EAV-HP is found in various species of the genus Gallus, and chicken genomes typically contain 10 to 15 copies [4, 5]. EAV-HP first came to prominence when it became clear that avian leukosis virus subgroup J (ALV-J), an avian retroviral pathogen that emerged in the late 1980s, arose through a recombination event in which the envelope gene of EAV-HP was acquired by an exogenous ALV. ALV-J has since spread to become a worldwide animal health and welfare problem, and in recent years has caused significant economic losses in commercial flocks.
The role of ERVs in avian genome evolution
Oocyan is not the first example of an ERV-mediated phenotype in birds. An insertion of avian leukosis virus (ALV) in intron 4 of the tyrosinase gene results in the recessive white plumage of some chicken breeds . Late-feathering and 'henny-feathering' have also been linked to retroviral insertions [7, 8].
A recent study of ERV diversity in avian genomes found that a quarter of chicken ERVs are within or near cellular genes, and many are found in promoters and introns . Furthermore, 77% of intronic integrations were in the sense reading frame, suggesting that they might alter gene expression through the insertion of promoters, splicing signals, or polyadenylation sites.
As genetic studies progress, it should be possible to further elucidate the role of ERVs in shaping phenotypic diversity in chickens and other birds.
Reprinted by permission from Robert’s blog “Paleovirology”
1. Wang Z, Qu L, Yao J, Yang X, Li G, Zhang Y, Li J, Wang X, Bai J, Xu G, Deng X, Yang N, Wu C. (2013) An EAV-HP Insertion in 5′Flanking Region of SLCO1B3 Causes Blue Eggshell in the Chicken PLoS Genet. 9(1):e1003183 [view]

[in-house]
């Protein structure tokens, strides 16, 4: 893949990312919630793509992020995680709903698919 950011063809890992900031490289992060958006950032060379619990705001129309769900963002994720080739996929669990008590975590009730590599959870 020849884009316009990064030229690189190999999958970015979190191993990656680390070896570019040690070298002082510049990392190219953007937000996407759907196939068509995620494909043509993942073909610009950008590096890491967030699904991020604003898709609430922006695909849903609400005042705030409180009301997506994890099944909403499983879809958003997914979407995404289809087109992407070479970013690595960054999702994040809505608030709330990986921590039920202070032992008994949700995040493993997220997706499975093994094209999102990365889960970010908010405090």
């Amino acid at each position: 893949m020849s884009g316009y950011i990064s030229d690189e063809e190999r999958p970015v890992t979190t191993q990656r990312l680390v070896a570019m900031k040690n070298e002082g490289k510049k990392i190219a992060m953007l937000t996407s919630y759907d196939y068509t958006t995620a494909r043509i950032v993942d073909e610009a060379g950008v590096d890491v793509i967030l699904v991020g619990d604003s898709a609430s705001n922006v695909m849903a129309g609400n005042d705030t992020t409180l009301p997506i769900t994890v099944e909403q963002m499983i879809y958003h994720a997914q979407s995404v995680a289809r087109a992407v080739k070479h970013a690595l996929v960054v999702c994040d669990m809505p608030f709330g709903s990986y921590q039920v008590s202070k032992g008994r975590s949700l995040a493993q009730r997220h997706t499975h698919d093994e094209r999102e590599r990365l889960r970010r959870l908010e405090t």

2. Wragg D, Mwacharo JM, Alcalde JA, Wang C, Han JL, Gongora J, Gourichon D, Tixier-Boichard M, Hanotte O. (2013) Endogenous Retrovirus EAV-HP Linked to Blue Egg Phenotype in Mapuche Fowl. PLOS ONE 8(8):e71393. [view]
3. Storey AA, Ramírez JM, Quiroz D, Burley DV, Addison DJ, Walter R, Anderson AJ, Hunt TL, Athens JS, Huynen L, Matisoo-Smith EA. (2007) Radiocarbon and DNA evidence for a pre-Columbian introduction of Polynesian chickens to Chile. Proc Natl Acad Sci U S A. 2007 Jun 19;104(25):10335-9. Epub 2007 Jun 7. [view]
4. Benson SJ, Ruis BL, Fadly AM, Conklin KF. (1998) The unique envelope gene of the subgroup J avian leukosis virus derives from ev/J proviruses, a novel family of avian endogenous viruses. J Virol. 72(12):10157-64. [view]
5. Sacco MA, Howes K, Venugopal K. (2001) Intact EAV-HP endogenous retrovirus in Sonnerat's jungle fowl. J Virol. 75(4):2029-32. [view]
6. Chang C-M, Coville J-L, Coquerelle G, Gourichon D, Oulmouden A, et al. (2006) Complete association between a retroviral insertion in the tyrosinase gene and the recessive white mutation in chickens. BMC Genomics 7: 19 [view]
7. Bacon LD, Smith E, Crittenden LB, Havenstein GB (1988) Association of the slow feathering (K) and an endogenous viral (ev21) gene on the Z chromosome of chickens. Poult Sci 67: 191–197. [pubmed]
8. Matsumine H, Herbst MA, Ou SH, Wilson JD, McPhaul MJ (1991) Aromatase mRNA in the extragonadal tissues of chickens with the henny-feathering trait is derived from a distinctive promoter structure that contains a segment of a retroviral long terminal repeat. Functional organization of the Sebright, Leghorn, and Campine aromatase genes. J Biol Chem 266: 19900–19907. [view]
9. Bolisetty M, Blomberg J, Benachenhou F, Sperber G, Beemon K. (2012) Unexpected diversity and expression of avian endogenous retroviruses. MBio.3(5):e00344-12. [view]